Wireless Networking in a Hospital

1438 Words6 Pages

The breakthrough of wireless technology has introduced new possibilities for healthcare. These wireless networks allow connection and control between computers, handheld devices, printers, scanners, and other peripherals without the hassle of cords and cables. They provide crucial mobility that is necessary in the modern hospital. In areas of constant activity, such as the ER, the ICU, and the surgical recovery room, immediate information such as a patients test results would be beneficial to nurses and other healthcare providers. One could login to a secure network to retrieve patient records, view x-rays and lab tests, look up information on the internet, order treatments, and consult with specialists from just about anywhere. However, in hospitals with a hard wired network this information is not readily available throughout the hospital and cables can get in the way. With a growing technology, deciding which type of wireless network to implement can be difficult. Therefore, it is my role to evaluate different wireless networking devices and select the best device for the hospital.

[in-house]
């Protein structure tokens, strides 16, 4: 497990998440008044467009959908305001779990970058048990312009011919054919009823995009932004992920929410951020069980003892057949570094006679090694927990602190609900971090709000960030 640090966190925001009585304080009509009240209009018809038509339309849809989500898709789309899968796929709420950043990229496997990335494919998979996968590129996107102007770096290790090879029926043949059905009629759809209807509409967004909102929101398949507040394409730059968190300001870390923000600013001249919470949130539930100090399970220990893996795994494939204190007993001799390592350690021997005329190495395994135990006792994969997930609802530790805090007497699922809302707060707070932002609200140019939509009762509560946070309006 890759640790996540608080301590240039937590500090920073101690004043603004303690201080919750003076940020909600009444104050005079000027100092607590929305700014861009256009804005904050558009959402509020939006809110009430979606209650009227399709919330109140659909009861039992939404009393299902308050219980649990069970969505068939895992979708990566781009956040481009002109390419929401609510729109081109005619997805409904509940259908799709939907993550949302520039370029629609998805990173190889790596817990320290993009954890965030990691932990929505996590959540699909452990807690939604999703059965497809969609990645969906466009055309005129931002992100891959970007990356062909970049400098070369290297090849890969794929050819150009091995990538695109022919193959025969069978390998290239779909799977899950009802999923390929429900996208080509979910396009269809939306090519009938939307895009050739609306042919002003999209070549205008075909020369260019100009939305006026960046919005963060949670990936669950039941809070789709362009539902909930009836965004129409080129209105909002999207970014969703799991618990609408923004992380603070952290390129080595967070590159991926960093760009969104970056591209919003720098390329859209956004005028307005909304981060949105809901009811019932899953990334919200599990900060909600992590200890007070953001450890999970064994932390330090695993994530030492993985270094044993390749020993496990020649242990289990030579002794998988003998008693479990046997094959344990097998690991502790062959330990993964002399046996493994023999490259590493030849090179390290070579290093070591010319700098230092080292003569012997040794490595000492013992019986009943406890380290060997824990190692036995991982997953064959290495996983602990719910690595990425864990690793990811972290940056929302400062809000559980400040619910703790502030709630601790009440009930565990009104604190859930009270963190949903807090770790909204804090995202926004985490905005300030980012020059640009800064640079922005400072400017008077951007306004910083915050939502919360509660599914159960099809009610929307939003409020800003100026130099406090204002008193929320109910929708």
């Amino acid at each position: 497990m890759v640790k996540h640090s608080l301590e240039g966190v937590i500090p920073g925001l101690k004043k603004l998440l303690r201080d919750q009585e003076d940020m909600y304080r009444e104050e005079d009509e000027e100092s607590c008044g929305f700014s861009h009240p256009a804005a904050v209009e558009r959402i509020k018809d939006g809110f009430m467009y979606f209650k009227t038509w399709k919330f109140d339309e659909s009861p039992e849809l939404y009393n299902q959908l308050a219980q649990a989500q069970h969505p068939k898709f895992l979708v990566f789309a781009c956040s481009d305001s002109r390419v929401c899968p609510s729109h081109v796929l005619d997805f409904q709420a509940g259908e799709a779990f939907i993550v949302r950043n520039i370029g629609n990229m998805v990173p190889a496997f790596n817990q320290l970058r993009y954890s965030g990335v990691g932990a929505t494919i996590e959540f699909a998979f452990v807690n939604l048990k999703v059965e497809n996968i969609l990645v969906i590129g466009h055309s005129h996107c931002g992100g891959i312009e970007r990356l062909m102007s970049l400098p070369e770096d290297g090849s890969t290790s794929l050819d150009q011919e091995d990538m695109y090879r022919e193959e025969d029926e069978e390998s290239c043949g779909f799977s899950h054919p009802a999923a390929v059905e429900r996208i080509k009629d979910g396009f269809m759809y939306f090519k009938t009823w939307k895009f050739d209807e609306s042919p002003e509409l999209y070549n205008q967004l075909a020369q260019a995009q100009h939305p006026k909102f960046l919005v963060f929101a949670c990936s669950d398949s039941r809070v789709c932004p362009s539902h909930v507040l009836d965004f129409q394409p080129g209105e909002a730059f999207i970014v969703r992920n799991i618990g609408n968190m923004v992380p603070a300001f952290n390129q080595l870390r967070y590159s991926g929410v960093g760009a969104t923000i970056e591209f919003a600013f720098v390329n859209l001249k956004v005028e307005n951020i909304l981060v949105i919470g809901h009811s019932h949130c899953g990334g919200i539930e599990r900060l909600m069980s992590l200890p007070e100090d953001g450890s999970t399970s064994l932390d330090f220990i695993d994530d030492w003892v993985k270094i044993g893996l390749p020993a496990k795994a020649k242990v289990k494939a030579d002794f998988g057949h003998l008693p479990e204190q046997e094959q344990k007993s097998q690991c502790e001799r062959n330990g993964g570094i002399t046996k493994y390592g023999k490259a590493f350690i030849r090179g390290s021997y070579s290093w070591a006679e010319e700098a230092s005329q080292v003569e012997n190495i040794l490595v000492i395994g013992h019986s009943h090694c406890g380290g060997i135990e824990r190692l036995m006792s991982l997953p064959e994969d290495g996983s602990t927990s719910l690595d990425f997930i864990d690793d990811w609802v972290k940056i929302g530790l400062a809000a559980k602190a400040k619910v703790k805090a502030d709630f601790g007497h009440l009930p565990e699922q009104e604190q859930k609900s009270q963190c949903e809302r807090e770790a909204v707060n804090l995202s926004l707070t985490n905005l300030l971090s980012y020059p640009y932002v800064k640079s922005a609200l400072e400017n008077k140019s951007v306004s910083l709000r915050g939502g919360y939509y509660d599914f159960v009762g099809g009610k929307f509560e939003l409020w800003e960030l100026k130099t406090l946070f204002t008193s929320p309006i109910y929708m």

Out of the many choices of wireless networks Bluetooth and Wi-Fi (wireless fidelity) were the two networks evaluated, chosen because of increasing popularity and availability. Within the classification of Wi-Fi networks three IEEE standards were compared, the 802.11b, the 802.11g, and the 802.11a. Each option was compared on the criteria of speed, security, range, cost, and application. I recommend the use of the IEEE 802.11g standard for wireless connectivity. The 802.11g standard provides backward compatibility, it is compatible with earlier versions such as the popular 802.11b devices, it runs twice as fast as the 802.11b,...

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...e summarizes the wireless networking solutions considered for the use in a hospital. Evaluating the networks based on the listed criteria, the best solution for the hospital is the IEEE 802.11g Wi-Fi ready standard. Bluetooth enabled devices are not suitable choices for trying to create a network throughout a hospital. However, these devices could be used beneficially in areas such as in small home care facilities, or a sensor reading being sent to a processing unit. This 802.11g standard is the most practical and beneficial choice. It is relatively inexpensive and compatible with other IEEE standards. The speed of the 802.11g will be useful in daily activities such as retrieving patient records when needed from anywhere in the hospital from a secure network. And finally, its long range will cut down on the need for access points, which will in turn cut down on costs.
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